Four Way Gameplay

In Chapter 1 of Gaming: “Gamic Action, Four Moments,” Alexander Galloway explores video games as a mass medium. He does this without delving specifically into the more creative comports of gaming or the social and specific significance of the playing of video games, but focusing on the semantic makeup of the video game design as a whole and play as medium-specific actions.

First, he explores the differences between video games and previous media. “If photographs are images, and films are moving images, then video games are actions” (2). This is not the same as “active audience” media, where an audience can apply their own subjectivities to media, such as an interpretation of a film. While films and images are passive in our intake of them, in that we cannot affect them directly in how they affect us, video games are an “action-based medium” which requires our input to engage us (3). This concept can be compared to children’s toys.

First, there is the image, the photograph—or in children’s toys, the action figure. Think specifically of the action figure that you are not supposed to play with, or one of the shoddier type you get in Happy Meals: the one that doesn’t have moveable bits, where you must invest your own interpretations into the toy. This could range from anything to fighting aliens to having a tea party, but the main point is that while the toy might look like Iron Man or Barbie, it doesn’t have to be played with in a certain way.

Next, there is the moving image, the film—or the active toy, like the Furby. Furbies were these toys from the early 2000s. If you don’t remember, here’s a commercial:

However, once bought, one quickly realized that while when you turned them on, they would warble and giggle and move their eyes in a semi-terrifying way, there wasn’t much else left after that. Certainly, you could hug them (they were furry), but the mechanics inside got in the way. Otherwise, there wasn’t much you could do but watch them, or have them wake you up in the middle of the night when they suddenly decided to talk (as it was extremely difficult to fully turn them off.)

Finally, there is the video game, the action—one could see this sentiment echoed in a coloring book, or a board game, or legos. You can’t just look at these toys, because there is no fun at looking at a coloring book. These toys are essentially useless unless you act upon them, and it is that action that is its purpose.

Then, Galloway goes into the “Four moments” of gaming action. First, he writes about the diegesis of video games:  “[It] is the game’s total world of narrative action. As with cinema, video game diegesis includes both onscreen and offscreen elements. It includes characters and events that are shown, but also those that are merely made reference to or are presumed to exist within the game situation” (7).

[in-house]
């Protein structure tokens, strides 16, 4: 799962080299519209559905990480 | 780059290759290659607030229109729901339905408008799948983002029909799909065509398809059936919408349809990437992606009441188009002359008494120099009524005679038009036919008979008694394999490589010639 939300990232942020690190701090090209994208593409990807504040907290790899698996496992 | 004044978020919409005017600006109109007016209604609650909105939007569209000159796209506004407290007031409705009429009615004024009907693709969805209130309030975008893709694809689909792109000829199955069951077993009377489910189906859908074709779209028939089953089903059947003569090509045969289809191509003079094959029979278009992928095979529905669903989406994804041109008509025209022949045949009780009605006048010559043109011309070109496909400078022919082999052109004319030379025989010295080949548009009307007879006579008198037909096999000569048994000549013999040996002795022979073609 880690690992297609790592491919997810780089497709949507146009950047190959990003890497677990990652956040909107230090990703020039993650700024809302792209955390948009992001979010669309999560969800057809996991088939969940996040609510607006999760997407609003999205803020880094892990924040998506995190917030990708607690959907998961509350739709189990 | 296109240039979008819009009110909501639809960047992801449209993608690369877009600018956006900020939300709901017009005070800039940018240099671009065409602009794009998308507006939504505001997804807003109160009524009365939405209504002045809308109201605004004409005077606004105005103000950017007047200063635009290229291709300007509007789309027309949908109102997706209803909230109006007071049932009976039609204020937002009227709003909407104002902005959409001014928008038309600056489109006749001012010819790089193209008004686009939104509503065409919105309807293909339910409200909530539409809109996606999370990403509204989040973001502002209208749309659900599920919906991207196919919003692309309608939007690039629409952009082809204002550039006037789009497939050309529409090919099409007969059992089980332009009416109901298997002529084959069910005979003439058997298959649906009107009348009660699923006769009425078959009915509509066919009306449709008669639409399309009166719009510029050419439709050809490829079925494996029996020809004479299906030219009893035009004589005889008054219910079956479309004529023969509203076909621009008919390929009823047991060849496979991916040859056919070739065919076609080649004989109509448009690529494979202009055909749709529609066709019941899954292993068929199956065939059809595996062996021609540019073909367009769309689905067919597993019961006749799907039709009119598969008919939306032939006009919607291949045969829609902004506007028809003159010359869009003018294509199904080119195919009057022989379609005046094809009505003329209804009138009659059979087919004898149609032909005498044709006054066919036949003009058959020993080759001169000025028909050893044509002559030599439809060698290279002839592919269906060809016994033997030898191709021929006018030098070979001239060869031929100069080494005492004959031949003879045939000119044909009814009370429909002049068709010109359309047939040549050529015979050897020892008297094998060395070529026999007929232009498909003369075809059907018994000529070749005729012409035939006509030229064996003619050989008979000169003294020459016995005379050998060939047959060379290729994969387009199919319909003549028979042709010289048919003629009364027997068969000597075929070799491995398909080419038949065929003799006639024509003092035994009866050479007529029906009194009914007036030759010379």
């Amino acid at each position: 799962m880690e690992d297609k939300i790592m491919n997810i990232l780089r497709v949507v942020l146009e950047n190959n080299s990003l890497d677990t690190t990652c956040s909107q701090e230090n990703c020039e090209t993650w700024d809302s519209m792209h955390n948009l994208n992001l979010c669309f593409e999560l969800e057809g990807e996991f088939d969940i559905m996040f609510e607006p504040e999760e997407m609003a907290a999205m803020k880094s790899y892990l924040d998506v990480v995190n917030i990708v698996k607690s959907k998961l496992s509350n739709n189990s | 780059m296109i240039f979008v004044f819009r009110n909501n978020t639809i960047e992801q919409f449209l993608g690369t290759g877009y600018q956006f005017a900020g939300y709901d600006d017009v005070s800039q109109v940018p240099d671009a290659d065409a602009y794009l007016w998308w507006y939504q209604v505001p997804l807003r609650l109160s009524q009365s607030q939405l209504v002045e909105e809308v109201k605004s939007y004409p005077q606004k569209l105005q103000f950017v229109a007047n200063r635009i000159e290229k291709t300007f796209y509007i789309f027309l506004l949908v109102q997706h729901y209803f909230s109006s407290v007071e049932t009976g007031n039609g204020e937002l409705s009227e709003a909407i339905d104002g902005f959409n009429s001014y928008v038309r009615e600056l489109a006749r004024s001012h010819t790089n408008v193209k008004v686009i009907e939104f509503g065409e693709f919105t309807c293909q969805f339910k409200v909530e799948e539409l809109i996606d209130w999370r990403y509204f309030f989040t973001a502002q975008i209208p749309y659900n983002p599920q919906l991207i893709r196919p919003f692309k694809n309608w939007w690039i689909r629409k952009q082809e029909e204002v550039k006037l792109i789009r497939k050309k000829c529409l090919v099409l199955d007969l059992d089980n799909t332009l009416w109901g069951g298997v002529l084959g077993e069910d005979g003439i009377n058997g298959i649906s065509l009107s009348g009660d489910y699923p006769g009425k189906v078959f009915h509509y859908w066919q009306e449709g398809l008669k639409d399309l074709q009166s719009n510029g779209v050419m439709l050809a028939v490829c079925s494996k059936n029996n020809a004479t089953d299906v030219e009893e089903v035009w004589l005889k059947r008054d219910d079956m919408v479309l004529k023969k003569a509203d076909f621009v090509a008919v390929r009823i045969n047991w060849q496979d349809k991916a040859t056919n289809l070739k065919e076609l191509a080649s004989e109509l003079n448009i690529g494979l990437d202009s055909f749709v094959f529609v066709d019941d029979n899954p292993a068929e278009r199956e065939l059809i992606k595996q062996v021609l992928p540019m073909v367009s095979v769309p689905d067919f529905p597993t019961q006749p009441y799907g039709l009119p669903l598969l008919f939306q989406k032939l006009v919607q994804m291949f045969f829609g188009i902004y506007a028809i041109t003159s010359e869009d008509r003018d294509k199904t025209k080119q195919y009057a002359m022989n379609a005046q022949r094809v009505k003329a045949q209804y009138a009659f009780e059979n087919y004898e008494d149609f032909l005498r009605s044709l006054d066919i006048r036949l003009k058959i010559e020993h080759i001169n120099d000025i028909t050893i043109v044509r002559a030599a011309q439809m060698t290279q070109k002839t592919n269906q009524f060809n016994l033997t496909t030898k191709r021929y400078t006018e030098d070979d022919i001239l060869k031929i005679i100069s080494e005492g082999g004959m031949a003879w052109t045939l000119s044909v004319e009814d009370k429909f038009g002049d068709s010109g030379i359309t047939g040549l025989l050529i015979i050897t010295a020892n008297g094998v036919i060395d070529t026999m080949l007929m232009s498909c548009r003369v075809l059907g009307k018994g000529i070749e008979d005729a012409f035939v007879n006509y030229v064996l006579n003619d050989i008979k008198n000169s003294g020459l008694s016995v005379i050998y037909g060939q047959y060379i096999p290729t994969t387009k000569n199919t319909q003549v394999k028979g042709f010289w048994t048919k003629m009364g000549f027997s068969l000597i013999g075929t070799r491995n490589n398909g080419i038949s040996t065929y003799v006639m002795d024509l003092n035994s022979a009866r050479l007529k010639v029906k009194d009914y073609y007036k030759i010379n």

Then, throughout the chapter, he breaks down the four moments, actions, suggestions of the video game thus:

First, there is the diegetic machine act, which he describes as an informational and atmospheric process, specifically the “ambience act” (10). This is when the player has temporarily ceased playing, but it is the “inverse of pressing pause” because while the game is going unplayed, certain acts are still going on. The trees might rustle, a bird might caw, and your character is still there, usually bobbing up and down in an uncomfortable fashion. The game is still within the created universe, allowing it to live and breath mechanically while it waits for you to pick it up again. This can be seen in more cinematic video games, such as Myst, or Ico, in which the “experience of ambience, of nonplay,” is more desirable to the actual game (18). However, Galloway feels that “formally speaking, cinematic interludes are a type of grotesque fetishization of the game itself as machine” (11).

In the following video, game review Ben “Yahtzee” Croshaw deliberates on why cinematic gameplay does not work.

(Disclaimer: Ben uses some NSFW language, but he has several good points nonetheless.)

Second, Galloway describes the nondiegetic operator act as a “subjective algorithm,” in which the action is material and subjective (37). This is about pausing the game, or gathering cheats to flout the game’s original intentions to win. This is applicable to gameplay heavy games, where one seeks to buck the system and skip ahead, or even just freeze the game because there is little time for rest in the actual game.

Then there is the diegetic operator act, which is simply the gameplay: shooting, running, climbing trees, etc. He calls it “ritualistic dromenon” and refers to Huizinga’s ideas of gameplay as “an activity that is (1) free, (2) separate, (3) uncertain, (4) unproductive, (5) unregulated, and (6) fictive” (20). Huizinga also calls out Jodi (remember them?) as “spoilsports” because “their games intentionally deviate from the enchanting order created by the game” (28). Huizinga, Galloway explains, see video games as perfect order in an imperfect world.